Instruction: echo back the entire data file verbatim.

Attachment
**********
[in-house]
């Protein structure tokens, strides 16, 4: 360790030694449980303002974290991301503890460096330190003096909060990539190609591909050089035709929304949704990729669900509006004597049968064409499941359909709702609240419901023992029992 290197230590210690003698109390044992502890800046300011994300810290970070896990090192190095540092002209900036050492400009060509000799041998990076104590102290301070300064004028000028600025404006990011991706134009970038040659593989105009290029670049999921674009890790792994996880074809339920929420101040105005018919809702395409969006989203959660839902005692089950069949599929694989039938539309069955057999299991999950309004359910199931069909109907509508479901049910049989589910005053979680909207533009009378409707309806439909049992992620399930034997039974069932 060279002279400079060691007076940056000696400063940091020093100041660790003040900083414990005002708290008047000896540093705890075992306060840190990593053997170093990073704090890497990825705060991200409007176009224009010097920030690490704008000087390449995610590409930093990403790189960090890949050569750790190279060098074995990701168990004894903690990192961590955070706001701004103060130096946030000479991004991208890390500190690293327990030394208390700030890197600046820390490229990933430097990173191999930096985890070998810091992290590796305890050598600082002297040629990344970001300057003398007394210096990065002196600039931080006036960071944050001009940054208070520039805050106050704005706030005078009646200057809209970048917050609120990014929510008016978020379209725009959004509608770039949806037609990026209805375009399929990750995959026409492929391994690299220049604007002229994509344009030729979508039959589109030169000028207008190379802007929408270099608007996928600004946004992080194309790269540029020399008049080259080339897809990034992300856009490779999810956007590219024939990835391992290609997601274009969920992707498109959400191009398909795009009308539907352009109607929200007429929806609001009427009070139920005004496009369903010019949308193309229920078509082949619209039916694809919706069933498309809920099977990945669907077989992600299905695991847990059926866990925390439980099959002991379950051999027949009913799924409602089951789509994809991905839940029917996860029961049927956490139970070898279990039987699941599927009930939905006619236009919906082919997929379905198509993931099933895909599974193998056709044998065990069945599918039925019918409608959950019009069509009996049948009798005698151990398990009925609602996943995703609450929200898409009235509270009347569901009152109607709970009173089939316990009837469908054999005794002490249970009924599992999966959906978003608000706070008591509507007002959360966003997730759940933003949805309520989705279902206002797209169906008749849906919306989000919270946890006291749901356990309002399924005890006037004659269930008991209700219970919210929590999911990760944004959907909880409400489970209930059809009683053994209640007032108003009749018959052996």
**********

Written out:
[in-house]
């Protein structure tokens, strides 16, 4: 360790030694449980303002974290991301503890460096330190003096909060990539190609591909050089035709929304949704990729669900509006004597049968064409499941359909709702609240419901023992029992 290197230590210690003698109390044992502890800046300011994300810290970070896990090192190095540092002209900036050492400009060509000799041998990076104590102290301070300064004028000028600025404006990011991706134009970038040659593989105009290029670049999921674009890790792994996880074809339920929420101040105005018919809702395409969006989203959660839902005692089950069949599929694989039938539309069955057999299991999950309004359910199931069909109907509508479901049910049989589910005053979680909207533009009378409707309806439909049992992620399930034997039974069932 060279002279400079060691007076940056000696400063940091020093100041660790003040900083414990005002708290008047000896540093705890075992306060840190990593053997170093990073704090890497990825705060991200409007176009224009010097920030690490704008000087390449995610590409930093990403790189960090890949050569750790190279060098074995990701168990004894903690990192961590955070706001701004103060130096946030000479991004991208890390500190690293327990030394208390700030890197600046820390490229990933430097990173191999930096985890070998810091992290590796305890050598600082002297040629990344970001300057003398007394210096990065002196600039931080006036960071944050001009940054208070520039805050106050704005706030005078009646200057809209970048917050609120990014929510008016978020379209725009959004509608770039949806037609990026209805375009399929990750995959026409492929391994690299220049604007002229994509344009030729979508039959589109030169000028207008190379802007929408270099608007996928600004946004992080194309790269540029020399008049080259080339897809990034992300856009490779999810956007590219024939990835391992290609997601274009969920992707498109959400191009398909795009009308539907352009109607929200007429929806609001009427009070139920005004496009369903010019949308193309229920078509082949619209039916694809919706069933498309809920099977990945669907077989992600299905695991847990059926866990925390439980099959002991379950051999027949009913799924409602089951789509994809991905839940029917996860029961049927956490139970070898279990039987699941599927009930939905006619236009919906082919997929379905198509993931099933895909599974193998056709044998065990069945599918039925019918409608959950019009069509009996049948009798005698151990398990009925609602996943995703609450929200898409009235509270009347569901009152109607709970009173089939316990009837469908054999005794002490249970009924599992999966959906978003608000706070008591509507007002959360966003997730759940933003949805309520989705279902206002797209169906008749849906919306989000919270946890006291749901356990309002399924005890006037004659269930008991209700219970919210929590999911990760944004959907909880409400489970209930059809009683053994209640007032108003009749018959052996």